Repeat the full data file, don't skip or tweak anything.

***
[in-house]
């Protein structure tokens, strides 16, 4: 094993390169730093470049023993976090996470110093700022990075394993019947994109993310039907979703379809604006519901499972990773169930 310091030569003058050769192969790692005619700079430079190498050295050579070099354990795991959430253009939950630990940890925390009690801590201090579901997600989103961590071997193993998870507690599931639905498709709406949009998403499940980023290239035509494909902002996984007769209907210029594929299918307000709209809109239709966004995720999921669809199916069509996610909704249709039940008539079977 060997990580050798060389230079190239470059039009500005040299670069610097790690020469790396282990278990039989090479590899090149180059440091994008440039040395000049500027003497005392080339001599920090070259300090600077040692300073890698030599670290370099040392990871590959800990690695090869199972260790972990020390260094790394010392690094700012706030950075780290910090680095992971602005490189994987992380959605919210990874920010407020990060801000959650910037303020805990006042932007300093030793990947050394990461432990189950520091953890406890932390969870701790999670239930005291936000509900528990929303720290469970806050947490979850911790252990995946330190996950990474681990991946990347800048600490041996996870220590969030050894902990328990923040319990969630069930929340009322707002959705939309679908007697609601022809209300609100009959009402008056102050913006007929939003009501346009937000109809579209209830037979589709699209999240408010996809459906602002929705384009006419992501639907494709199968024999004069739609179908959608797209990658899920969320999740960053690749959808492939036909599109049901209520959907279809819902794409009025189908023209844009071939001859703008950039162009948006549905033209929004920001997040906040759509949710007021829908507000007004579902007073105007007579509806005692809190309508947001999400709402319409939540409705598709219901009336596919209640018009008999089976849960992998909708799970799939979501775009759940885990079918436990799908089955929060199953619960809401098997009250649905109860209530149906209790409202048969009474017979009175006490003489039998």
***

[in-house]
């Protein structure tokens, strides 16, 4: 094993390169730093470049023993976090996470110093700022990075394993019947994109993310039907979703379809604006519901499972990773169930 310091030569003058050769192969790692005619700079430079190498050295050579070099354990795991959430253009939950630990940890925390009690801590201090579901997600989103961590071997193993998870507690599931639905498709709406949009998403499940980023290239035509494909902002996984007769209907210029594929299918307000709209809109239709966004995720999921669809199916069509996610909704249709039940008539079977 060997990580050798060389230079190239470059039009500005040299670069610097790690020469790396282990278990039989090479590899090149180059440091994008440039040395000049500027003497005392080339001599920090070259300090600077040692300073890698030599670290370099040392990871590959800990690695090869199972260790972990020390260094790394010392690094700012706030950075780290910090680095992971602005490189994987992380959605919210990874920010407020990060801000959650910037303020805990006042932007300093030793990947050394990461432990189950520091953890406890932390969870701790999670239930005291936000509900528990929303720290469970806050947490979850911790252990995946330190996950990474681990991946990347800048600490041996996870220590969030050894902990328990923040319990969630069930929340009322707002959705939309679908007697609601022809209300609100009959009402008056102050913006007929939003009501346009937000109809579209209830037979589709699209999240408010996809459906602002929705384009006419992501639907494709199968024999004069739609179908959608797209990658899920969320999740960053690749959808492939036909599109049901209520959907279809819902794409009025189908023209844009071939001859703008950039162009948006549905033209929004920001997040906040759509949710007021829908507000007004579902007073105007007579509806005692809190309508947001999400709402319409939540409705598709219901009336596919209640018009008999089976849960992998909708799970799939979501775009759940885990079918436990799908089955929060199953619960809401098997009250649905109860209530149906209790409202048969009474017979009175006490003489039998």